ELECTIONS come and go but the Government has a new set of challenges this week that will test it seriously. Quick on the heels of the poll comes the UN review mission that is here to decide on the Government’s progress on reconciliation and implementation of the Lessons Learnt and Reconciliation Commission (LLRC).
Before this visit is the arrival of the United States Assistant Secretary of State for South and Central Asian Affairs Robert O. Blake, who will be in town for a short two days that will see him meeting External Affairs Minister Prof. G.L. Peiris. Blake will no doubt be keen to update himself of the progress the Government has made in the Action Plan launched early last month that outlines the process for the LLRC implementation.
Blake will also hold a roundtable with civil society representatives and meet with business community leaders at the American Chamber of Commerce in Colombo, followed by a press conference at the American Center. Both these meetings could pose a challenge to the Government that has been under increased pressure from stakeholders to fast track a solution to the ethnic issue.
Readers will remember that the US backed resolution on Sri Lanka was carried through largely because it was supported by India. Therefore the two back to back visits will also push the Government to put forward its most impressive commitments to finding a political solution. One aspect that is sure to come under the limelight is the stalled talks between the Government and the Tamil National Alliance (TNA) and the possibility of their resumption.
Providing convincing progress on the reconciliation front will be helped by the provincial council election win, which will help the Government legitimise itself before the international community. Another silver lining is the ongoing Commonwealth Parliamentary Conference that gives the chance for the government to showcase its post-war progress to 54 nations.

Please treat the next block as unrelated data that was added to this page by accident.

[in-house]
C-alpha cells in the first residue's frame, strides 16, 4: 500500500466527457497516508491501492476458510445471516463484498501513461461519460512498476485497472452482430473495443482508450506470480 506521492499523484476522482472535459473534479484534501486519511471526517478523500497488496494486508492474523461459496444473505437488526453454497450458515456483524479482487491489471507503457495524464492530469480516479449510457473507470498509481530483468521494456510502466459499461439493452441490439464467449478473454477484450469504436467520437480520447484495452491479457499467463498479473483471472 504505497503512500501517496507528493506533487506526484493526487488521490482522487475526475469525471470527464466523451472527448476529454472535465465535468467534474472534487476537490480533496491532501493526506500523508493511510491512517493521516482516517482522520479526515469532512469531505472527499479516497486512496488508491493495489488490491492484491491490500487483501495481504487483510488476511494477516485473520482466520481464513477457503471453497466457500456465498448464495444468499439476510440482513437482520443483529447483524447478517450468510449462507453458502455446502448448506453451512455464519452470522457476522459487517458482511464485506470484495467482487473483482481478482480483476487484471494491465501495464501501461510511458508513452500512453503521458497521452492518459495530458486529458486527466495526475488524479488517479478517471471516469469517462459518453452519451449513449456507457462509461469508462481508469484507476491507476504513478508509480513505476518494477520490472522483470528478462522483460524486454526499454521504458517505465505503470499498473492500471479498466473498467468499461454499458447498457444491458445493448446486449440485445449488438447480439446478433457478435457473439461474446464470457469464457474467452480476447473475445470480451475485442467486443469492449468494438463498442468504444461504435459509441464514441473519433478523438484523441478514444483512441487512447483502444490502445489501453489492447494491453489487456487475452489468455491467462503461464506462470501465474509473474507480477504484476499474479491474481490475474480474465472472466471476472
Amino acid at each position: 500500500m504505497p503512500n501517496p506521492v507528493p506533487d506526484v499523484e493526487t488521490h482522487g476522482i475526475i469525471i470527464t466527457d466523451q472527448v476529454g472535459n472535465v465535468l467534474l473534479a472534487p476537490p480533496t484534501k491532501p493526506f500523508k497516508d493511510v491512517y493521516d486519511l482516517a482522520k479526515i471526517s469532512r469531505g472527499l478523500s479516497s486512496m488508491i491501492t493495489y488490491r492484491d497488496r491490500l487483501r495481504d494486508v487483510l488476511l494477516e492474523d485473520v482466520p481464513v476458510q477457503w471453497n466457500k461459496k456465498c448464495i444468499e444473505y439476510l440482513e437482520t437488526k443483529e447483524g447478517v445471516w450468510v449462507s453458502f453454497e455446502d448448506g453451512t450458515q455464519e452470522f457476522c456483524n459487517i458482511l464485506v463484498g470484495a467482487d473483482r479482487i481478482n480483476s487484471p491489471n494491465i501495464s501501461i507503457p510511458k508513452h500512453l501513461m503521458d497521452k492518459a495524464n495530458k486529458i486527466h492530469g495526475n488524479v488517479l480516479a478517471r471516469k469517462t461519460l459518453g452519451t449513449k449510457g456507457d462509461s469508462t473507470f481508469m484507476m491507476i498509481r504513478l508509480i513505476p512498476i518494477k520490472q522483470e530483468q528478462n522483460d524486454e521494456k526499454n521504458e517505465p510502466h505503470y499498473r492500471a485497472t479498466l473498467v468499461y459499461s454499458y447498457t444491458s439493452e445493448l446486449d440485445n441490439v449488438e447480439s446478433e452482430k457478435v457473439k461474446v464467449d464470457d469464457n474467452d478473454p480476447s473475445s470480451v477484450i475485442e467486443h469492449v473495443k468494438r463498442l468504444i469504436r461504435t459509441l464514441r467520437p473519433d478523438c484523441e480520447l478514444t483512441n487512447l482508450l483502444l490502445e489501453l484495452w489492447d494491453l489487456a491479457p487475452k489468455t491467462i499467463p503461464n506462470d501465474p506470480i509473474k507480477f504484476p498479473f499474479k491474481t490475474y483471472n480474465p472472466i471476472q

With this in mind, the Government is encouraging nearly 800 participants to travel to the north and east regions to see for themselves the progress that has been achieved during the past three years. This is likely to provide a balance if Blake and the UN review mission should point out shortcomings in the reconciliation process.
Using China to counterbalance India and the international community is a strategy that Sri Lanka has used well in the past and no doubt plans to set it in motion once again with the arrival of the Chinese People’s Congress Vice President U. Bango. It is reported that he will be arriving with a strong delegation of about 100 officials and businessmen.
This is the second high profile visit from China in the space of three weeks after Defence Minister General Liang Guanglie, pointing to stronger relations between the two countries. It is also the first time that two such high profile officials have toured Sri Lanka within such a short period of time.
With an ever-increasing number of projects under China funding and growing interests between the two countries, it is likely that the Sri Lankan Government will bank on its ally’s support to iron out any issues that might be raised by India or the US.